About eight million people camp in U.S. national parks each year. Every day, outdoor adventurers pitch tents and park RVs at places like Yosemite Valley, the Grand Canyon and the Great Smoky Mountains. From coast to coast, each camp carves out a little slice of America all its own, if only for a night or two. At most of these parks, the views are incredible, the camp areas are clean, and you can usually grab a shower and a snack somewhere nearby.
However, first-time campers may be shocked to know all of those amenities come at a cost, literally. A reserved campsite in a U.S. national park can cost anywhere from $25-$60 per night.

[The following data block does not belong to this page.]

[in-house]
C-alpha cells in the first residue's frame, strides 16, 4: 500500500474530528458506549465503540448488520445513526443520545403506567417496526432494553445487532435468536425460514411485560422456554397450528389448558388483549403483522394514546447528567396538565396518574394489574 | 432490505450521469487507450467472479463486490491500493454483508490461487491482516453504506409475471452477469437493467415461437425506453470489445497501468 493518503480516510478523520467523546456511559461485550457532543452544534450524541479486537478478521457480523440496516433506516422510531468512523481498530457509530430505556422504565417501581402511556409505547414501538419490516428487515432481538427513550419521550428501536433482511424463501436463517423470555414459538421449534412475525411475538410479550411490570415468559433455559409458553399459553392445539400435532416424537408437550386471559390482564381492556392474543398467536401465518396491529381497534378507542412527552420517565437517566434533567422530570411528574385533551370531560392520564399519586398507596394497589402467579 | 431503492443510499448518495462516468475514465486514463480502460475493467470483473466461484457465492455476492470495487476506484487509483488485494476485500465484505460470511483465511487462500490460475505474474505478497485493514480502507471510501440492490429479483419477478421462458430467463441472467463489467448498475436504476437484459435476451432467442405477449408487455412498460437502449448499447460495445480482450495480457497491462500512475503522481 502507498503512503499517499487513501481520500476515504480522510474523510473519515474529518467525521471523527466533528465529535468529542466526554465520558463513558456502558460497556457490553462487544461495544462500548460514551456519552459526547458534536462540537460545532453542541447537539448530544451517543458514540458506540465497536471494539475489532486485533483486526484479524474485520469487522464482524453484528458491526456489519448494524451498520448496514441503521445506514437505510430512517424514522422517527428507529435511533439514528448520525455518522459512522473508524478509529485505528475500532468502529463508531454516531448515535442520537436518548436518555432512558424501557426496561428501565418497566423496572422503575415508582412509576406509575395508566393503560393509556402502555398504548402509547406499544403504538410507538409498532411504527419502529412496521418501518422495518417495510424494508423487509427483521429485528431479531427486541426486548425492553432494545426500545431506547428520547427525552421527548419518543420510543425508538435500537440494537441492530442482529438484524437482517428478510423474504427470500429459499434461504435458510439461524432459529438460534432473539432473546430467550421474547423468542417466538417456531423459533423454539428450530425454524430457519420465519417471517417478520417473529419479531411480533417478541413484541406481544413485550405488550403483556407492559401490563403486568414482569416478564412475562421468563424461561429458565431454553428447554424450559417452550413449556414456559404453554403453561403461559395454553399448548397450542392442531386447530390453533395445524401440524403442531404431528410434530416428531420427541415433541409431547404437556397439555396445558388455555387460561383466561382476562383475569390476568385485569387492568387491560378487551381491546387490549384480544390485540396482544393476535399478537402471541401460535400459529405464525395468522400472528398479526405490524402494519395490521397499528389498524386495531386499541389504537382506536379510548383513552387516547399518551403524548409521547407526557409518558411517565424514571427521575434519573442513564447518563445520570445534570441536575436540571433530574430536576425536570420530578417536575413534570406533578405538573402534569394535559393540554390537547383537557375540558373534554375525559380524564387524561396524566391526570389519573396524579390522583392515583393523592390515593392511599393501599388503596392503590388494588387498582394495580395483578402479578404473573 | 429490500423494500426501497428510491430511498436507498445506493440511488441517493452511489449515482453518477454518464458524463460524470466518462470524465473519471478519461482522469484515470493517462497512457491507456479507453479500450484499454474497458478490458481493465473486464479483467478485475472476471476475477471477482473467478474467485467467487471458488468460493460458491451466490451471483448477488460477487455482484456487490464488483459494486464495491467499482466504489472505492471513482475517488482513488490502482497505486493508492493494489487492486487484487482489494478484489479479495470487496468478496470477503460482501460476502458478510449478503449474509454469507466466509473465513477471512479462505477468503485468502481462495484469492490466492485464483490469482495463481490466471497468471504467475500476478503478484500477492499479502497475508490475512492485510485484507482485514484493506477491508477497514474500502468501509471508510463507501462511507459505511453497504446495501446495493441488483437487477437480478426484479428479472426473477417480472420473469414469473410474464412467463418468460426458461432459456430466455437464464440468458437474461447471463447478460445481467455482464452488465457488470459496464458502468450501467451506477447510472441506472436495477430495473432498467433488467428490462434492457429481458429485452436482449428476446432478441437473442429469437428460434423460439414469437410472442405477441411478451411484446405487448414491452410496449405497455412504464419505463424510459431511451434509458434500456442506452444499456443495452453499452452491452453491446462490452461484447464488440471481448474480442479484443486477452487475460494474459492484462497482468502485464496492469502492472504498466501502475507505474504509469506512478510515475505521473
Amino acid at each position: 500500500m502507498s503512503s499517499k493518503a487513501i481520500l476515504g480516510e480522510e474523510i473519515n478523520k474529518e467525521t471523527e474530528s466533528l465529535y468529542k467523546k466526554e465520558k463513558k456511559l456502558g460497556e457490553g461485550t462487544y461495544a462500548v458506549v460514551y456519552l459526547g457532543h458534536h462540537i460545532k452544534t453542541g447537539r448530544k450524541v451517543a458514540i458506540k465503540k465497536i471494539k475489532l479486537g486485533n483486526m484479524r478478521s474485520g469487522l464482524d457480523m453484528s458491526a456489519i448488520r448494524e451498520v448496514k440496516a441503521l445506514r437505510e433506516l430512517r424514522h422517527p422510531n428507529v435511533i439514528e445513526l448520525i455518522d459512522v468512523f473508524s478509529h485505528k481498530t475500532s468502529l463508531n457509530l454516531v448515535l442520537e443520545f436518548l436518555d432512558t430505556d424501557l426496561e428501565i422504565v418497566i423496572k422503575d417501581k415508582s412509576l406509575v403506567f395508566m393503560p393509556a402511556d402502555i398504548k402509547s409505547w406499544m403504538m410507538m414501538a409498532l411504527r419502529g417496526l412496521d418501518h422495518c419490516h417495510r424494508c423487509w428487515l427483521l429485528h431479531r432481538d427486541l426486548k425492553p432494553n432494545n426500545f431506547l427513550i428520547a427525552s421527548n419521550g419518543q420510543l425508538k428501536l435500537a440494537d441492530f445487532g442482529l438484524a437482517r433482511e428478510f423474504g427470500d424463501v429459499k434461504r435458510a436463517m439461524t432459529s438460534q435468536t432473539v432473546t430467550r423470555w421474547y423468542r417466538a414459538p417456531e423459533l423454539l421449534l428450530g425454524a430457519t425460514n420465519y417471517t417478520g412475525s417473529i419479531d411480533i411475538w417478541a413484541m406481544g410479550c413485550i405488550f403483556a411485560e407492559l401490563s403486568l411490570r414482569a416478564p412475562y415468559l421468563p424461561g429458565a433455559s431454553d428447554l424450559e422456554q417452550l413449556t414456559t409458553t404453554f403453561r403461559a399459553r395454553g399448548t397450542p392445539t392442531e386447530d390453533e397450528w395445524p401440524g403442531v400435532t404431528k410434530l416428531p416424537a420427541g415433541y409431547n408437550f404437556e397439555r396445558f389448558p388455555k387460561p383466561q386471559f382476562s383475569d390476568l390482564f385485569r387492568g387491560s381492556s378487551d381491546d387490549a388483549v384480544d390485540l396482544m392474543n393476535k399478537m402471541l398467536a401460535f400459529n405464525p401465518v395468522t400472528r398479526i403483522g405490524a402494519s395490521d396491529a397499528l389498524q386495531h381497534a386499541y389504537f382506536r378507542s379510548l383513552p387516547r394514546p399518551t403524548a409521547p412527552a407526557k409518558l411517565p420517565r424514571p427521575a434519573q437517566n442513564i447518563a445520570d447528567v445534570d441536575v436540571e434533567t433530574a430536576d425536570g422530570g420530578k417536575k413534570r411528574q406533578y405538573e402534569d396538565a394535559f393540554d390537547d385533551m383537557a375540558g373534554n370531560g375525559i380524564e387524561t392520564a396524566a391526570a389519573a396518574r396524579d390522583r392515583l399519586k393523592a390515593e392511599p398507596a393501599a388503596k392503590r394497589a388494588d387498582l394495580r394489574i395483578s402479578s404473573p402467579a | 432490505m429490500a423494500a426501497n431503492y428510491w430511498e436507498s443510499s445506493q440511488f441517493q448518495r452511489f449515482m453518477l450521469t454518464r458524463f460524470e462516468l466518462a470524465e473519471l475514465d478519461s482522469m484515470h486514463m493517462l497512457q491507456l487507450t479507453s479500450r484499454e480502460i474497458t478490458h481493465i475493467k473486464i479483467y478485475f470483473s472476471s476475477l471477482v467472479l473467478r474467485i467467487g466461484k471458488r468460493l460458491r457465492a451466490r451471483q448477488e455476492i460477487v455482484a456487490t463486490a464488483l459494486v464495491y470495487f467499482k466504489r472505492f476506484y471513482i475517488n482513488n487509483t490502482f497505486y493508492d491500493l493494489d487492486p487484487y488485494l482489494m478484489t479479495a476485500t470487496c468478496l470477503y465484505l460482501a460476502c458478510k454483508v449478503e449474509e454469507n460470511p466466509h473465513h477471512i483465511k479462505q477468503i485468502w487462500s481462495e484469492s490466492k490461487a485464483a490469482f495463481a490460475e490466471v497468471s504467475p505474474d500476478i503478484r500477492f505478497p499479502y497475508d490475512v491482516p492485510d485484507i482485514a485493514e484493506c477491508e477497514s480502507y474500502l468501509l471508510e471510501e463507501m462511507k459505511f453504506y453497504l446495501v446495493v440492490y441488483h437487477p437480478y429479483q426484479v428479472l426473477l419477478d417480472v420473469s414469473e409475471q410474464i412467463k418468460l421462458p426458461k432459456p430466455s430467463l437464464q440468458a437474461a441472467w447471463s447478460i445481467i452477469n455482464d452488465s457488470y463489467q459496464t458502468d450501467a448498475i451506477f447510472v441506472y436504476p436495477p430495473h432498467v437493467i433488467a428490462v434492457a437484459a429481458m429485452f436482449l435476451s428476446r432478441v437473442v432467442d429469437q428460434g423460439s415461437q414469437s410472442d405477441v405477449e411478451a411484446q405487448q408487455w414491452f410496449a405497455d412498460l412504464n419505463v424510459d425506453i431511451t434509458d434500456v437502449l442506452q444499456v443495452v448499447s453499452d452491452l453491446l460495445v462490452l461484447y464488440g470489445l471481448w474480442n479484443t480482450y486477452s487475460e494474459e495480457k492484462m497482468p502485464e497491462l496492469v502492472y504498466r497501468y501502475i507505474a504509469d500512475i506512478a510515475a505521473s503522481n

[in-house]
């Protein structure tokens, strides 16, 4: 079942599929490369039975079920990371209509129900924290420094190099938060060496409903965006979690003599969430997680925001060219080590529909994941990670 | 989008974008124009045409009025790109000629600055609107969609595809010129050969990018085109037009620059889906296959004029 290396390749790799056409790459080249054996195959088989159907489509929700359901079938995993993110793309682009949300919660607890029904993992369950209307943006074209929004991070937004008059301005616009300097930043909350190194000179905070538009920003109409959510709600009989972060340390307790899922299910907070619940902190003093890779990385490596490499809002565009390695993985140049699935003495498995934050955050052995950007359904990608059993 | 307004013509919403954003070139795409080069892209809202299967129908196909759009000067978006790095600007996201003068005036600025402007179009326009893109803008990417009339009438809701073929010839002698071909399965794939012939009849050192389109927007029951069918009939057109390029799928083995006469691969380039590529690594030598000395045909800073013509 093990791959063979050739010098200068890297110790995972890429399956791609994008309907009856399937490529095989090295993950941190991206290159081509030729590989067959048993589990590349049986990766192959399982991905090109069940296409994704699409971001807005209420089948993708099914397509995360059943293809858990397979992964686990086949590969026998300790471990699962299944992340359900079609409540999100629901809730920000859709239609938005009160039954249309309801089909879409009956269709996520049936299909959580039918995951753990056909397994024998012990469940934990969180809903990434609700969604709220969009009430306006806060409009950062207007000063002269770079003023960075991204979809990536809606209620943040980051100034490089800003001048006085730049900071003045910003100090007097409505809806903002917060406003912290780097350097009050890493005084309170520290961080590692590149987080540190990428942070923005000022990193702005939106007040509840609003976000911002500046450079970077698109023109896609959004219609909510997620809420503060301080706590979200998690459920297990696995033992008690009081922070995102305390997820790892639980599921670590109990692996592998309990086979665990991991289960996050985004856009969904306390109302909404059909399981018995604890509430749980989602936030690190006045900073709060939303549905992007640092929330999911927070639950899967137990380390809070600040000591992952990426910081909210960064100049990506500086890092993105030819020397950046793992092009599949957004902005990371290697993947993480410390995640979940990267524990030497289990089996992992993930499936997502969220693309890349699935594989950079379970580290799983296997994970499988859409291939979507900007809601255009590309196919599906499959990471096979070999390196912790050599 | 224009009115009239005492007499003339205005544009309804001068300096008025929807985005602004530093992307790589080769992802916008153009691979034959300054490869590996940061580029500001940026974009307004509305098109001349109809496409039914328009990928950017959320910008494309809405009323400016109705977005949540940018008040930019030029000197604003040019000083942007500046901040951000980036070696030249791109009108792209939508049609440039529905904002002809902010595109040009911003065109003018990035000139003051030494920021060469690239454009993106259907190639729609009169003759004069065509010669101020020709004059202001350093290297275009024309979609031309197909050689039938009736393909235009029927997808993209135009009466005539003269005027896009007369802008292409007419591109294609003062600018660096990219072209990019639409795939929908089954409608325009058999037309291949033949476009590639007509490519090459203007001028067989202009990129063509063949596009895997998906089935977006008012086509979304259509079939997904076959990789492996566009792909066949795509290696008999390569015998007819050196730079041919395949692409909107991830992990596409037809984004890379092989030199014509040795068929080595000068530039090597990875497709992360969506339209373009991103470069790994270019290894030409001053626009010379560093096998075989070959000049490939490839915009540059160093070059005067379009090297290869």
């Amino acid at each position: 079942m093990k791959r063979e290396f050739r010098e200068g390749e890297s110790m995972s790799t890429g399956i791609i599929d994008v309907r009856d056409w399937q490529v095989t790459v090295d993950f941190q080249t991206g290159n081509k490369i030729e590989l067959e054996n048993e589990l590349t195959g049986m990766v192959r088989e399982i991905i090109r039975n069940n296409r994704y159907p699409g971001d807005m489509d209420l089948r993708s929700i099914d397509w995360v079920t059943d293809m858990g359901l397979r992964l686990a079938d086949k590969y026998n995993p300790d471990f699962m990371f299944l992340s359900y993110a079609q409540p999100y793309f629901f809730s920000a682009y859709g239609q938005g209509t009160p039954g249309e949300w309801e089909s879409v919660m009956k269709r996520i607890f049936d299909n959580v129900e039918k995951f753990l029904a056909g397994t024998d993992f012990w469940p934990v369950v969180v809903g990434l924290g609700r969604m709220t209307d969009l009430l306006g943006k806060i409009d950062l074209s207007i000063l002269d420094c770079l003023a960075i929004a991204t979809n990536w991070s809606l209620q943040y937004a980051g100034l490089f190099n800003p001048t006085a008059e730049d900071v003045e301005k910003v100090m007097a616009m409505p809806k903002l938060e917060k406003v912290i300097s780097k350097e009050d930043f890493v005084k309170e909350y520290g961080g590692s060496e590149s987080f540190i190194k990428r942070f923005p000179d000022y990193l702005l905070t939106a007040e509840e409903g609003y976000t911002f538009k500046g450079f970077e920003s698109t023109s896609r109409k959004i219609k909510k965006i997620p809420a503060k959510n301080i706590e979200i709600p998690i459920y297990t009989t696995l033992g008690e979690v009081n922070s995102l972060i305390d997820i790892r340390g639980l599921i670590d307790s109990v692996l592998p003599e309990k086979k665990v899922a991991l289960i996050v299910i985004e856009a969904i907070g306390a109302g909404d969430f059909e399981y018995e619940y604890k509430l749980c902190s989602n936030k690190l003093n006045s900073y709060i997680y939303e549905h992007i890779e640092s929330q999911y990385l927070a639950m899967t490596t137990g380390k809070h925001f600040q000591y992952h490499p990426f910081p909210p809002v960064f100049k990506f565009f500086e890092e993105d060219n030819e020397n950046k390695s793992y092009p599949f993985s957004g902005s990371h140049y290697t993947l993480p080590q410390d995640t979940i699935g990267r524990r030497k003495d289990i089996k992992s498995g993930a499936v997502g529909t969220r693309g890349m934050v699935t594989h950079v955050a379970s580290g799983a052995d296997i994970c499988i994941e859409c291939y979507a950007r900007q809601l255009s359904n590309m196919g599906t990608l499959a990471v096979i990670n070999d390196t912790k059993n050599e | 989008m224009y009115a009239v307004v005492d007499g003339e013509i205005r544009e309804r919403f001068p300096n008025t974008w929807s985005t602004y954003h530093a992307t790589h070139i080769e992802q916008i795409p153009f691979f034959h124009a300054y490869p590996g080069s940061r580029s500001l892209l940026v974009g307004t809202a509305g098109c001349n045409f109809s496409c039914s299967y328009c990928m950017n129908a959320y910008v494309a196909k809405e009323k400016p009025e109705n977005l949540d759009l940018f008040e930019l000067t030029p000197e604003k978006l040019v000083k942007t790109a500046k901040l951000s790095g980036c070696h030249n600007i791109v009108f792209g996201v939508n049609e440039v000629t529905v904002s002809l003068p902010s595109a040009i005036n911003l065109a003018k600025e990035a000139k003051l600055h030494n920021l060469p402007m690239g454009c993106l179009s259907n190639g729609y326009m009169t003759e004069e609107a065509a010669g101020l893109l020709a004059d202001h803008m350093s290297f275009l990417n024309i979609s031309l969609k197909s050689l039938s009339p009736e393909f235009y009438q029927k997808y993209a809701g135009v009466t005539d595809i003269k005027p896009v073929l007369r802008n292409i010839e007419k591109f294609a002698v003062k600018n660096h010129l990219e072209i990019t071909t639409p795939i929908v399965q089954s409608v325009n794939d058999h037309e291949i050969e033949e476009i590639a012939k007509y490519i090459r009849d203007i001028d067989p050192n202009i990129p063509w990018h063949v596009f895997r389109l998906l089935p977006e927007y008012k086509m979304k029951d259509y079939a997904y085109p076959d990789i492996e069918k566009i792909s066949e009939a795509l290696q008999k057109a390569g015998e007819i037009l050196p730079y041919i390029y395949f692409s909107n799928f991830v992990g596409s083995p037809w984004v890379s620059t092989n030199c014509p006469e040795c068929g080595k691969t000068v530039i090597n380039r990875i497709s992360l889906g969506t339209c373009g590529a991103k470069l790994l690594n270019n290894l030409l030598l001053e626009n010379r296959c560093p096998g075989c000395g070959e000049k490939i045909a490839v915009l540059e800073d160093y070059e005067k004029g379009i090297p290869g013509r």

For budget travelers, that means camping in a national park can be expensive. Fortunately, there’s an affordable workaround for people who want to sleep under the stars without denting the pocket book. Believe it or not, the solution starts in Washington, D.C. There, the federal government holds the keys to 640 million acres of land.
And here’s the dirty secret—Uncle Sam will let you spend the night on most of it for free.
It’s not too difficult, you just have to be willing to look for places without signs.